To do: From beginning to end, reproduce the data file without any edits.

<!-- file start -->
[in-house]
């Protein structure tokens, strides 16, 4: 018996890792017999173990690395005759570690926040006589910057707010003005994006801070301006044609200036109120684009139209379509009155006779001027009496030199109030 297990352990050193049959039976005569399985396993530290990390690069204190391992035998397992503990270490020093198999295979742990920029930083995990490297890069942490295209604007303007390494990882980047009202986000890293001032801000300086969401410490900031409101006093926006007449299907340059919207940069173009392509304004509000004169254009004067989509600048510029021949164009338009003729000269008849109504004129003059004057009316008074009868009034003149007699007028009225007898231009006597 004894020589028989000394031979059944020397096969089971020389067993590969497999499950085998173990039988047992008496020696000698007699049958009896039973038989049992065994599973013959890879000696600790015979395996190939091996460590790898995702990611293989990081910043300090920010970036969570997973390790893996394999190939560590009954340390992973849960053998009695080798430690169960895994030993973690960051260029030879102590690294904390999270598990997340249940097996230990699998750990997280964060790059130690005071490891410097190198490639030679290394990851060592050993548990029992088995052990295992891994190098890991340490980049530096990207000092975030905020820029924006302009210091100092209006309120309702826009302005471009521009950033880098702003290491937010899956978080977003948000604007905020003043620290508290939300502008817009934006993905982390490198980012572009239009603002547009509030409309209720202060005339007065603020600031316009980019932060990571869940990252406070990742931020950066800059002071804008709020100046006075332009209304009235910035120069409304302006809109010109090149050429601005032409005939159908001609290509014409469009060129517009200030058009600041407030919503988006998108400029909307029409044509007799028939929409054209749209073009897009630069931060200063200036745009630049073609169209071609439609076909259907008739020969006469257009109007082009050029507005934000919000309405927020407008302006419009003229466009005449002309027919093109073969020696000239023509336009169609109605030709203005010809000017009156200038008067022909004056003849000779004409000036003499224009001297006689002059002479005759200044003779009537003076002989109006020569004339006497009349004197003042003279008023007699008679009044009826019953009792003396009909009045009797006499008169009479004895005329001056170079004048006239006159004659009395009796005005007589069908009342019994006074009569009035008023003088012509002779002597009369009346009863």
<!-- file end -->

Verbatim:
[in-house]
């Protein structure tokens, strides 16, 4: 018996890792017999173990690395005759570690926040006589910057707010003005994006801070301006044609200036109120684009139209379509009155006779001027009496030199109030 297990352990050193049959039976005569399985396993530290990390690069204190391992035998397992503990270490020093198999295979742990920029930083995990490297890069942490295209604007303007390494990882980047009202986000890293001032801000300086969401410490900031409101006093926006007449299907340059919207940069173009392509304004509000004169254009004067989509600048510029021949164009338009003729000269008849109504004129003059004057009316008074009868009034003149007699007028009225007898231009006597 004894020589028989000394031979059944020397096969089971020389067993590969497999499950085998173990039988047992008496020696000698007699049958009896039973038989049992065994599973013959890879000696600790015979395996190939091996460590790898995702990611293989990081910043300090920010970036969570997973390790893996394999190939560590009954340390992973849960053998009695080798430690169960895994030993973690960051260029030879102590690294904390999270598990997340249940097996230990699998750990997280964060790059130690005071490891410097190198490639030679290394990851060592050993548990029992088995052990295992891994190098890991340490980049530096990207000092975030905020820029924006302009210091100092209006309120309702826009302005471009521009950033880098702003290491937010899956978080977003948000604007905020003043620290508290939300502008817009934006993905982390490198980012572009239009603002547009509030409309209720202060005339007065603020600031316009980019932060990571869940990252406070990742931020950066800059002071804008709020100046006075332009209304009235910035120069409304302006809109010109090149050429601005032409005939159908001609290509014409469009060129517009200030058009600041407030919503988006998108400029909307029409044509007799028939929409054209749209073009897009630069931060200063200036745009630049073609169209071609439609076909259907008739020969006469257009109007082009050029507005934000919000309405927020407008302006419009003229466009005449002309027919093109073969020696000239023509336009169609109605030709203005010809000017009156200038008067022909004056003849000779004409000036003499224009001297006689002059002479005759200044003779009537003076002989109006020569004339006497009349004197003042003279008023007699008679009044009826019953009792003396009909009045009797006499008169009479004895005329001056170079004048006239006159004659009395009796005005007589069908009342019994006074009569009035008023003088012509002779002597009369009346009863």